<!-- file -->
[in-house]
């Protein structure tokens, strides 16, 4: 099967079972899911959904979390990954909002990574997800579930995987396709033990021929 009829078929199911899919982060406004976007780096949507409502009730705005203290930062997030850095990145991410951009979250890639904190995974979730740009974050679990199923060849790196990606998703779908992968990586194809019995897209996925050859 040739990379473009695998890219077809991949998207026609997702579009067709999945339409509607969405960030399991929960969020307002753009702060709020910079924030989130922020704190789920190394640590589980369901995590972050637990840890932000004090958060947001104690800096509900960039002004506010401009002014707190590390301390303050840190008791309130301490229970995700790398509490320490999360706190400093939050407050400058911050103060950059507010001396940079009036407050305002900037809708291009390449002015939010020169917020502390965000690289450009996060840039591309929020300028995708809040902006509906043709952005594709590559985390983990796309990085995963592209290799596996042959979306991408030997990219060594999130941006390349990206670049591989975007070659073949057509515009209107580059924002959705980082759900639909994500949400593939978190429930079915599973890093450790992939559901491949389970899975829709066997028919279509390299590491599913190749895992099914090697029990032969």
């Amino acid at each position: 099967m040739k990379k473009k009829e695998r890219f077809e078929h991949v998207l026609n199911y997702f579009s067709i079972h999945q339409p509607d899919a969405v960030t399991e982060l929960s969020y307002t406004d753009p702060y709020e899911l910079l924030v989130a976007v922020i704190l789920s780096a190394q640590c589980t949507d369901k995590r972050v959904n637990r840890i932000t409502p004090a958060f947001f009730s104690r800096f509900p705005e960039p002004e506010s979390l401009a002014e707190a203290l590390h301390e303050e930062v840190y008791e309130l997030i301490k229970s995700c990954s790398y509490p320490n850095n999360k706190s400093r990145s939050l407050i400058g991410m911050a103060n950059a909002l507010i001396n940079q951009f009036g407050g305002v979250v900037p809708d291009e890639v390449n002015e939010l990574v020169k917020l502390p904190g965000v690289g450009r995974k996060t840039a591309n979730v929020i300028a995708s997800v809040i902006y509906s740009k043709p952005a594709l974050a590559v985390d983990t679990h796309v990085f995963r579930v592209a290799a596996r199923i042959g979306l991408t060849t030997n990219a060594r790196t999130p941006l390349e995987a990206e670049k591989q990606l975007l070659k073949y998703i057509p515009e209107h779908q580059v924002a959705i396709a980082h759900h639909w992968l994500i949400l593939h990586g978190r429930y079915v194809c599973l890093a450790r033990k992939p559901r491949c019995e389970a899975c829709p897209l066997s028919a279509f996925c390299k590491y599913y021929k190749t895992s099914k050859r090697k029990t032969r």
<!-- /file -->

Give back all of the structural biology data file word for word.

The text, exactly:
[in-house]
């Protein structure tokens, strides 16, 4: 099967079972899911959904979390990954909002990574997800579930995987396709033990021929 009829078929199911899919982060406004976007780096949507409502009730705005203290930062997030850095990145991410951009979250890639904190995974979730740009974050679990199923060849790196990606998703779908992968990586194809019995897209996925050859 040739990379473009695998890219077809991949998207026609997702579009067709999945339409509607969405960030399991929960969020307002753009702060709020910079924030989130922020704190789920190394640590589980369901995590972050637990840890932000004090958060947001104690800096509900960039002004506010401009002014707190590390301390303050840190008791309130301490229970995700790398509490320490999360706190400093939050407050400058911050103060950059507010001396940079009036407050305002900037809708291009390449002015939010020169917020502390965000690289450009996060840039591309929020300028995708809040902006509906043709952005594709590559985390983990796309990085995963592209290799596996042959979306991408030997990219060594999130941006390349990206670049591989975007070659073949057509515009209107580059924002959705980082759900639909994500949400593939978190429930079915599973890093450790992939559901491949389970899975829709066997028919279509390299590491599913190749895992099914090697029990032969």
């Amino acid at each position: 099967m040739k990379k473009k009829e695998r890219f077809e078929h991949v998207l026609n199911y997702f579009s067709i079972h999945q339409p509607d899919a969405v960030t399991e982060l929960s969020y307002t406004d753009p702060y709020e899911l910079l924030v989130a976007v922020i704190l789920s780096a190394q640590c589980t949507d369901k995590r972050v959904n637990r840890i932000t409502p004090a958060f947001f009730s104690r800096f509900p705005e960039p002004e506010s979390l401009a002014e707190a203290l590390h301390e303050e930062v840190y008791e309130l997030i301490k229970s995700c990954s790398y509490p320490n850095n999360k706190s400093r990145s939050l407050i400058g991410m911050a103060n950059a909002l507010i001396n940079q951009f009036g407050g305002v979250v900037p809708d291009e890639v390449n002015e939010l990574v020169k917020l502390p904190g965000v690289g450009r995974k996060t840039a591309n979730v929020i300028a995708s997800v809040i902006y509906s740009k043709p952005a594709l974050a590559v985390d983990t679990h796309v990085f995963r579930v592209a290799a596996r199923i042959g979306l991408t060849t030997n990219a060594r790196t999130p941006l390349e995987a990206e670049k591989q990606l975007l070659k073949y998703i057509p515009e209107h779908q580059v924002a959705i396709a980082h759900h639909w992968l994500i949400l593939h990586g978190r429930y079915v194809c599973l890093a450790r033990k992939p559901r491949c019995e389970a899975c829709p897209l066997s028919a279509f996925c390299k590491y599913y021929k190749t895992s099914k050859r090697k029990t032969r």